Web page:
Cross-boundary collaboration is an organisational challenge as it can be difficult to break organisational habits of silo-thinking and acting to the detriment of crisis management. However, with larger disasters and increased interoperability, there is a greater reliance upon outside help and hence the possibility of cross-border but also cross-institutional operations has to be taken into account. This means that there is a greater need for CISs to encourage horizontal communication, not just vertical.
How can the collaborative space be set up in ways that support finding counterparts in other regions?
If you take data from NGOs or the public, or any other group, do you have to share back?
The European Union has a long tradition of deliberative collaboration that avoids centralization and builds on long-term mutual respect and understanding between partners. This translates into policies that emphasise solidarity and subsidiarity. In the 2004 Solidarity Declaration member states pledge to jointly mobilise civilian and military means to protect the civilian population in a disaster. The principle of subsidiarity ensures that ‘decisions are taken as closely as possible to the citizen and constant checks are made to verify that action at Union level is justified in light of possibilities available at national, regional or local level’ (EU Glossary). Solidarity and subsidiarity are components of broader values of ‘unity in diversity’, where EU objectives should always leave sufficient implementation room so as to allow for national diversity and flexibility.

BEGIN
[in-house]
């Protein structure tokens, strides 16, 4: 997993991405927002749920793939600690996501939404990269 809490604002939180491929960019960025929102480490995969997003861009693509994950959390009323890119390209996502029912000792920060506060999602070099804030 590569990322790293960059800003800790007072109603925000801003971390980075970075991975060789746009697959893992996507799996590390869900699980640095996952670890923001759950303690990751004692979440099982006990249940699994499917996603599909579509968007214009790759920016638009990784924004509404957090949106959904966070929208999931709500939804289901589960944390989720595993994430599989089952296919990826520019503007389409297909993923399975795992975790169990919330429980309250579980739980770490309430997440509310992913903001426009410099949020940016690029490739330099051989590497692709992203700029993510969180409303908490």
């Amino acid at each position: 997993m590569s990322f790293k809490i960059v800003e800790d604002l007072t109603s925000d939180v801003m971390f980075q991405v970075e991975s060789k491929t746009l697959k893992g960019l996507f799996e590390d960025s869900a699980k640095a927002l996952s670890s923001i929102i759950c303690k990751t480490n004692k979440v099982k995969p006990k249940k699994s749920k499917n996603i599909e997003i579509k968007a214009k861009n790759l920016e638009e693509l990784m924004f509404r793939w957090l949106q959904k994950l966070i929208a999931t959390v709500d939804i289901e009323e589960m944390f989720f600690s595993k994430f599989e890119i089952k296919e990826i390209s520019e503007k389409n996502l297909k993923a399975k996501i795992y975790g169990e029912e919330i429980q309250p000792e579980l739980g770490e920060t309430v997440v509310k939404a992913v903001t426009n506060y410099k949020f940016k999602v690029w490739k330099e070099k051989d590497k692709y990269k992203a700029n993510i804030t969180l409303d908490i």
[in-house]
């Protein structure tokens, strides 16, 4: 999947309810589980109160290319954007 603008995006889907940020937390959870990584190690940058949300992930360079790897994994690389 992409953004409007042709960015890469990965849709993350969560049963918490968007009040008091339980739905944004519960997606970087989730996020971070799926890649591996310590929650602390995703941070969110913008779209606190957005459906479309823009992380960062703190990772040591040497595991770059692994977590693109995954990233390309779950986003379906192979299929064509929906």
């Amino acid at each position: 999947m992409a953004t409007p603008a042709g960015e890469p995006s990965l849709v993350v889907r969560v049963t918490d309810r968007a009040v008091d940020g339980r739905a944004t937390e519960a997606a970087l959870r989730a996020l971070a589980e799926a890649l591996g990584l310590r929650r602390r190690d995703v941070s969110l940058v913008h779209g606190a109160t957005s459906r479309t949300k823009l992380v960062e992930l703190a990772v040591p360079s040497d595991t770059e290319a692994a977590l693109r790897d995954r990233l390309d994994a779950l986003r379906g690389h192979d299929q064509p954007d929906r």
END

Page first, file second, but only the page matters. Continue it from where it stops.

The tension between these two key EU principles is also being played out in crisis and disaster management. For example, how Command and Control is implemented across different national systems varies considerably and there are significant variations in terms of the structures, policies, rules and practices of crisis and disaster management. Even at the emergency responder level however, there can be many differences between countries. While each country typically has emergency responders such as police, firefighters, paramedics, search and rescue etc., the roles and responsibilities of these agencies can differ. These differences include terminology and conceptual differences, including the threshold for what was labelled a crisis, which has been identified as having significant legal and political consequences for issues such as cooperation and coordination across levels and borders. Included in this are also different perceptions of the role of government during a crisis, and that across the EU there was a mix of centralised and decentralised models, including the processes for escalating or de-escalating authority in crisis response.
Kuipers, S., Boin, A., Bossong, R., and Hegemann, H. (2015). Building Joint Crisis Management Capacity? Comparing Civil Security Systems in 22 European Countries. Risk, Hazards & Crisis in Public Policy, 6(1): 1-21. [DOI] [Link]
Bossong, R., and Hegemann, H. (2015). Cooperation under Diversity? Exploring cultural and institutional diversity in European Civil Security Governance. In R. Bossong & H. Hegemann (Eds.), 2015 European Civil Security Governance, Diversity and Cooperation. London: Palgrave MacMillan.
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